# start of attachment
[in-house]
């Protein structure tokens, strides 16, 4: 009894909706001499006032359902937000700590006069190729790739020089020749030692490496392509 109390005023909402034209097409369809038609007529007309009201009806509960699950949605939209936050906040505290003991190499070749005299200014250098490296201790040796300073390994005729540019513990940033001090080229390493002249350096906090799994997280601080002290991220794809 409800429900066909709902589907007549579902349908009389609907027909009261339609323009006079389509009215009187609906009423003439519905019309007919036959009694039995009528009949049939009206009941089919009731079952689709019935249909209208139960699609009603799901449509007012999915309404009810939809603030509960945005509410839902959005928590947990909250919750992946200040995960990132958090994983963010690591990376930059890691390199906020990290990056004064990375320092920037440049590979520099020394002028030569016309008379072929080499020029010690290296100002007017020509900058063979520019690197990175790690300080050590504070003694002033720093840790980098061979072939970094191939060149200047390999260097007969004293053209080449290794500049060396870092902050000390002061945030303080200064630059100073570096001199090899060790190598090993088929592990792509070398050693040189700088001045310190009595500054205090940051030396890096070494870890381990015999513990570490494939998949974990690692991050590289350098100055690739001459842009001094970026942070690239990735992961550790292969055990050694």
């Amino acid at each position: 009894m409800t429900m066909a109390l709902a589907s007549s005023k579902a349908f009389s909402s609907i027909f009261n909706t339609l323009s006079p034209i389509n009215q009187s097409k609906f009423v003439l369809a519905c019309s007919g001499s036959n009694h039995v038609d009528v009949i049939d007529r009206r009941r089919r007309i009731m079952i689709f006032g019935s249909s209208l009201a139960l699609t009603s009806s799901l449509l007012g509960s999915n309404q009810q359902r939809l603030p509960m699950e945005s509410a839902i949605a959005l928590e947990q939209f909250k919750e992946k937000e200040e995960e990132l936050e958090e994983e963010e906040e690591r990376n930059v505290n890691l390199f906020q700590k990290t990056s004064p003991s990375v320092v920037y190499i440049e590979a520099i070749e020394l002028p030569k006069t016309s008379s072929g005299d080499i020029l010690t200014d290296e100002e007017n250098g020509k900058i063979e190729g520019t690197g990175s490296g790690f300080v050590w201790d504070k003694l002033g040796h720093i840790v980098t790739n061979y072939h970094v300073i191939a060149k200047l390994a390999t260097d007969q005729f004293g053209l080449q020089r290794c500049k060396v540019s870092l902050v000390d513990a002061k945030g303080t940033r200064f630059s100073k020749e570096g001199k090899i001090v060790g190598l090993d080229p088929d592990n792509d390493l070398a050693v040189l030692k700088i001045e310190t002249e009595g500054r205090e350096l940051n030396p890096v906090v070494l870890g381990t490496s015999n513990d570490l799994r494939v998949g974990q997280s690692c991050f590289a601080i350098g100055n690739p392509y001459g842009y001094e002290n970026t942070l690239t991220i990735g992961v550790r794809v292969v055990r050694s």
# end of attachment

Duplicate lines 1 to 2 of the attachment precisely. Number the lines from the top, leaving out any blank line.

[in-house]
């Protein structure tokens, strides 16, 4: 009894909706001499006032359902937000700590006069190729790739020089020749030692490496392509 109390005023909402034209097409369809038609007529007309009201009806509960699950949605939209936050906040505290003991190499070749005299200014250098490296201790040796300073390994005729540019513990940033001090080229390493002249350096906090799994997280601080002290991220794809 409800429900066909709902589907007549579902349908009389609907027909009261339609323009006079389509009215009187609906009423003439519905019309007919036959009694039995009528009949049939009206009941089919009731079952689709019935249909209208139960699609009603799901449509007012999915309404009810939809603030509960945005509410839902959005928590947990909250919750992946200040995960990132958090994983963010690591990376930059890691390199906020990290990056004064990375320092920037440049590979520099020394002028030569016309008379072929080499020029010690290296100002007017020509900058063979520019690197990175790690300080050590504070003694002033720093840790980098061979072939970094191939060149200047390999260097007969004293053209080449290794500049060396870092902050000390002061945030303080200064630059100073570096001199090899060790190598090993088929592990792509070398050693040189700088001045310190009595500054205090940051030396890096070494870890381990015999513990570490494939998949974990690692991050590289350098100055690739001459842009001094970026942070690239990735992961550790292969055990050694």